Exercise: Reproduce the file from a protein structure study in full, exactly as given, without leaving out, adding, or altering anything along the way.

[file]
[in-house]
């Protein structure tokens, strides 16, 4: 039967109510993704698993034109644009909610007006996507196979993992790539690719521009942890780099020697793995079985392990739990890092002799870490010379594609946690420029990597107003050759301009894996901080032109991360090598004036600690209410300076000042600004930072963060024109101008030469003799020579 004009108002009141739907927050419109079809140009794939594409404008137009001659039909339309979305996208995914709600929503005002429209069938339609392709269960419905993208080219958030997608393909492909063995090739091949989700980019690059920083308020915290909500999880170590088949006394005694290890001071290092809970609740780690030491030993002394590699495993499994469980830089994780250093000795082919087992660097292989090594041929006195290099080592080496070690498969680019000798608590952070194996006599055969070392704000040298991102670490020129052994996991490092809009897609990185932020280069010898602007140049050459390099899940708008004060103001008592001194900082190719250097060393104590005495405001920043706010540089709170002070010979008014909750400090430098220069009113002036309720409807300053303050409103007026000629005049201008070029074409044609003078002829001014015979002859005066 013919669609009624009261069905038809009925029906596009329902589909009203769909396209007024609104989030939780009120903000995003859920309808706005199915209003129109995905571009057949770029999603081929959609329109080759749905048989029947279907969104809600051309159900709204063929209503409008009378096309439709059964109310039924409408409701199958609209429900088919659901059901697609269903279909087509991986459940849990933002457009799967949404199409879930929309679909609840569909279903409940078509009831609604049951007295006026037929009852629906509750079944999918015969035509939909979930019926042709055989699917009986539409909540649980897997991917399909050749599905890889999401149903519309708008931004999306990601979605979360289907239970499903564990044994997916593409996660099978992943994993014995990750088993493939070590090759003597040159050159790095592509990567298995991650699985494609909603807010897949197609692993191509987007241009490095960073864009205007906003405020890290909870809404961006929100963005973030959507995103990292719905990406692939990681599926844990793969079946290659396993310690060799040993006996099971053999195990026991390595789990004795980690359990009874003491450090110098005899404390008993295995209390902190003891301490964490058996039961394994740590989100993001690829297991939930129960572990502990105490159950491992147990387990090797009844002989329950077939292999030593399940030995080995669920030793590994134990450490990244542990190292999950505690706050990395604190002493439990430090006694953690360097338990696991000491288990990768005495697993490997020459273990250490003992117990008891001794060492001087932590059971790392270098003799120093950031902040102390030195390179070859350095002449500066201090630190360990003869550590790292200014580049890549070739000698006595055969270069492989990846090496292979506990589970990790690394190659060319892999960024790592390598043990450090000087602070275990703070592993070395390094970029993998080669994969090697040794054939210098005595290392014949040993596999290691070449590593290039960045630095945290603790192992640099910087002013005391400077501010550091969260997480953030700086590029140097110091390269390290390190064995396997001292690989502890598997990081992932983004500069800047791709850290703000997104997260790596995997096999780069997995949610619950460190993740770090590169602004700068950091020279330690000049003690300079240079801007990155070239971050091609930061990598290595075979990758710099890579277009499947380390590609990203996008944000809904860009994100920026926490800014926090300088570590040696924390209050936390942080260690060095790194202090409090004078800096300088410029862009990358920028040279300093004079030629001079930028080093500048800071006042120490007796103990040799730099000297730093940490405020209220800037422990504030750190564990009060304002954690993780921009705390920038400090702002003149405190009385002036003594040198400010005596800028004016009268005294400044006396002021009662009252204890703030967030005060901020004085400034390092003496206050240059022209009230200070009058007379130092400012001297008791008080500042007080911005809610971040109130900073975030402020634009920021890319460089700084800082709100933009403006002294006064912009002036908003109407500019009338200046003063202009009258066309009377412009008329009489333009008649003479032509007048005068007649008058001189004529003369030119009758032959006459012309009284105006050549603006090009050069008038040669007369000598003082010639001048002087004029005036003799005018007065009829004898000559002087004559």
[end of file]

[in-house]
């Protein structure tokens, strides 16, 4: 039967109510993704698993034109644009909610007006996507196979993992790539690719521009942890780099020697793995079985392990739990890092002799870490010379594609946690420029990597107003050759301009894996901080032109991360090598004036600690209410300076000042600004930072963060024109101008030469003799020579 004009108002009141739907927050419109079809140009794939594409404008137009001659039909339309979305996208995914709600929503005002429209069938339609392709269960419905993208080219958030997608393909492909063995090739091949989700980019690059920083308020915290909500999880170590088949006394005694290890001071290092809970609740780690030491030993002394590699495993499994469980830089994780250093000795082919087992660097292989090594041929006195290099080592080496070690498969680019000798608590952070194996006599055969070392704000040298991102670490020129052994996991490092809009897609990185932020280069010898602007140049050459390099899940708008004060103001008592001194900082190719250097060393104590005495405001920043706010540089709170002070010979008014909750400090430098220069009113002036309720409807300053303050409103007026000629005049201008070029074409044609003078002829001014015979002859005066 013919669609009624009261069905038809009925029906596009329902589909009203769909396209007024609104989030939780009120903000995003859920309808706005199915209003129109995905571009057949770029999603081929959609329109080759749905048989029947279907969104809600051309159900709204063929209503409008009378096309439709059964109310039924409408409701199958609209429900088919659901059901697609269903279909087509991986459940849990933002457009799967949404199409879930929309679909609840569909279903409940078509009831609604049951007295006026037929009852629906509750079944999918015969035509939909979930019926042709055989699917009986539409909540649980897997991917399909050749599905890889999401149903519309708008931004999306990601979605979360289907239970499903564990044994997916593409996660099978992943994993014995990750088993493939070590090759003597040159050159790095592509990567298995991650699985494609909603807010897949197609692993191509987007241009490095960073864009205007906003405020890290909870809404961006929100963005973030959507995103990292719905990406692939990681599926844990793969079946290659396993310690060799040993006996099971053999195990026991390595789990004795980690359990009874003491450090110098005899404390008993295995209390902190003891301490964490058996039961394994740590989100993001690829297991939930129960572990502990105490159950491992147990387990090797009844002989329950077939292999030593399940030995080995669920030793590994134990450490990244542990190292999950505690706050990395604190002493439990430090006694953690360097338990696991000491288990990768005495697993490997020459273990250490003992117990008891001794060492001087932590059971790392270098003799120093950031902040102390030195390179070859350095002449500066201090630190360990003869550590790292200014580049890549070739000698006595055969270069492989990846090496292979506990589970990790690394190659060319892999960024790592390598043990450090000087602070275990703070592993070395390094970029993998080669994969090697040794054939210098005595290392014949040993596999290691070449590593290039960045630095945290603790192992640099910087002013005391400077501010550091969260997480953030700086590029140097110091390269390290390190064995396997001292690989502890598997990081992932983004500069800047791709850290703000997104997260790596995997096999780069997995949610619950460190993740770090590169602004700068950091020279330690000049003690300079240079801007990155070239971050091609930061990598290595075979990758710099890579277009499947380390590609990203996008944000809904860009994100920026926490800014926090300088570590040696924390209050936390942080260690060095790194202090409090004078800096300088410029862009990358920028040279300093004079030629001079930028080093500048800071006042120490007796103990040799730099000297730093940490405020209220800037422990504030750190564990009060304002954690993780921009705390920038400090702002003149405190009385002036003594040198400010005596800028004016009268005294400044006396002021009662009252204890703030967030005060901020004085400034390092003496206050240059022209009230200070009058007379130092400012001297008791008080500042007080911005809610971040109130900073975030402020634009920021890319460089700084800082709100933009403006002294006064912009002036908003109407500019009338200046003063202009009258066309009377412009008329009489333009008649003479032509007048005068007649008058001189004529003369030119009758032959006459012309009284105006050549603006090009050069008038040669007369000598003082010639001048002087004029005036003799005018007065009829004898000559002087004559």